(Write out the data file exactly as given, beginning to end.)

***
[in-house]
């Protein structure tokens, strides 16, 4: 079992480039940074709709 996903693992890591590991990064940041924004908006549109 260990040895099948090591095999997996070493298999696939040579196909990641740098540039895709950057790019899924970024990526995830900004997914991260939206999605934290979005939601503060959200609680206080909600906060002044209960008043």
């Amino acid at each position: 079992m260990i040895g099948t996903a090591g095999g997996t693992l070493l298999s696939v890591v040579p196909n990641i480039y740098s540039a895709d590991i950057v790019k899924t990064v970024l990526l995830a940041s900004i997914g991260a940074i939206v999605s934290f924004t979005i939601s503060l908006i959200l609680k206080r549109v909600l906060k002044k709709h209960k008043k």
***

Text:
[in-house]
């Protein structure tokens, strides 16, 4: 079992480039940074709709 996903693992890591590991990064940041924004908006549109 260990040895099948090591095999997996070493298999696939040579196909990641740098540039895709950057790019899924970024990526995830900004997914991260939206999605934290979005939601503060959200609680206080909600906060002044209960008043």
């Amino acid at each position: 079992m260990i040895g099948t996903a090591g095999g997996t693992l070493l298999s696939v890591v040579p196909n990641i480039y740098s540039a895709d590991i950057v790019k899924t990064v970024l990526l995830a940041s900004i997914g991260a940074i939206v999605s934290f924004t979005i939601s503060l908006i959200l609680k206080r549109v909600l906060k002044k709709h209960k008043k």